A striking nurse’s shift diary lays bare the reality of working in today’s NHS

A nurse describes the demands made of staff like her every day, on the eve of historic walk-out in Northern Ireland
nurse dressed in scrubs writes in a note pad

A nurse describes the demands made of staff like her every day, on the eve of historic walk-out in Northern Ireland

Nurses in Northern Ireland plan to strike on 18 December. They are demanding better pay and staffing levels.

Joan*, a Band 6 district nurse working in the NHS in Northern Ireland, will be among those going on strike. She agreed to write a shift diary for Nursing Standard covering one working day in December 2019.

Joan's reflections offer insight into increased workload and difficulties NHS employers face in recruiting and retaining nurses. 

*Nurse’s name has been changed

Dear diary, that was one hectic shift

Picture: iStock


One day in December 2019

  • 7.45am My shift should start at 9am but I receive a phone call from duty sister that colleague has phoned in sick, so my day starts now.
    Carry out home visits for three patients with diabetes who require assistance with insulin. Care staff are running late for one patient, so I make breakfast, help the patient to sit, and ensure they eat breakfast before leaving.

RELATED: Nurses begin industrial action over NHS pay in Northern Ireland

  • 10am Head to the office and check call allocations for the day, assist with re-allocation of calls, and contact staff with extra visits.
    Spend time at base triaging referrals from care staff and answering multiple calls from staff nurses and healthcare assistants. These calls are mostly about patient updates, access issues to patients’ homes and identification of patients requiring reassessment due to changes or deterioration of their needs.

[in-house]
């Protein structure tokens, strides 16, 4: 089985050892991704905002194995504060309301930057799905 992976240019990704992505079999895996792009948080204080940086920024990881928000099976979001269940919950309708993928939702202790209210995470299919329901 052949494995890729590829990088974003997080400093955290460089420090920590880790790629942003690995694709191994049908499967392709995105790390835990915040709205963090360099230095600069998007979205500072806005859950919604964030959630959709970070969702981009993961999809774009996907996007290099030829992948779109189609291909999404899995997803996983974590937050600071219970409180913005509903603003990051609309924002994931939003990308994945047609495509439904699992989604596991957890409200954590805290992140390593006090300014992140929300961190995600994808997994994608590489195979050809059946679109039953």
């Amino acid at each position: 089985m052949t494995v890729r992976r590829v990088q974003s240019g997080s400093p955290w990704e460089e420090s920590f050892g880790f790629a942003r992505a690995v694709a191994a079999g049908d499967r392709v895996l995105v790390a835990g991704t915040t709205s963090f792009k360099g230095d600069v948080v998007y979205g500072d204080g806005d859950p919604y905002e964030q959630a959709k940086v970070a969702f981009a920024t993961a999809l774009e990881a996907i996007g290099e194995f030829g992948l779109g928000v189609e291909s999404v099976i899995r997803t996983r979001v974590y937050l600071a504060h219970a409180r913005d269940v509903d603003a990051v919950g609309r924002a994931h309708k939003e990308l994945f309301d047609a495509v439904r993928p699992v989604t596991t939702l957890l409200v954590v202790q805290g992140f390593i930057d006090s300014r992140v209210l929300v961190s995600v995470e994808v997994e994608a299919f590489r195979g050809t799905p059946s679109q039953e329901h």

A colleague calls to say they are having difficulties with a key code for access to a patient’s home to take urgent bloods. We manage to resolve after multiple phone calls to the patient's GP and social care staff.

‘A patient with palliative care needs has deteriorated. I spend some time with the patient and carers, ensuring they have team’s contact details and adequate medication’

  • 11.15am Out again on visits. Am contacted by a care agency about a patient who needs an urgent moving and handling assessment. The patient has had two falls in the past 12 hours; care staff report multiple previous falls and that the patient has some difficulties with standing at night.
    Following assessment, I contact the falls team for specialist support and advice and refer the patient to the district nursing evening service. The nurse on the evening team is going to reassess moving and handling to gain a complete picture of the patient's needs.

RELATED: Nurses in Northern Ireland announce Christmas strike date

  • 12.30pm Second moving and handling referral, this time for a patient with a urinary tract infection who was previously unknown to the district nursing service. 
    Meet up with a colleague to undertake assessment; the patient requires an admission, but is very upset as they have a dog and live alone.
    Liaise with social care staff, care staff and her GP, and appropriate placement is found for her dog. The patient is admitted for acute care.
  • 1.30pm A hospice nurse contacts me to advise the condition of a patient with palliative care needs has deteriorated and they need breakthrough sub-cutaneous medication.
    I spend some time with the patient and their carers, ensuring they have contact details for the team and adequate supplies of medication.

‘Over the past few years I frequently started my shift early and finished late’

  • 3pm Arrive back at base and have a working lunch at my desk.
    I spend the rest of the afternoon reviewing call allocations, scheduling patient flu vaccine visits, receiving handover from Band 5 staff nurses for patients seen today, and activity recording.
    I return multiple calls from hospital staff to discuss new referrals, including a call for palliative care assessment and equipment provision for tomorrow.
  • 5pm Leave base to visit patients requiring evening insulin.
  • 6pm My working day finally finishes, 10 hours and 15 minutes after it began.

Reflections on the challenges, and why I love my job

Reflecting on today, I have always enjoyed the varied role of a district nurse as every day is different, however over the past few years I frequently started my shift early and finished late. Recruitment and retention of staff in community nursing has also become increasingly challenging.

Community nursing may not be for everyone, but it is definitely for me. I have recently taken up the role of teacher practitioner as I am committed to supporting other nurses to specialise in district nursing and I want to share my knowledge and experience.

*Name has been changed

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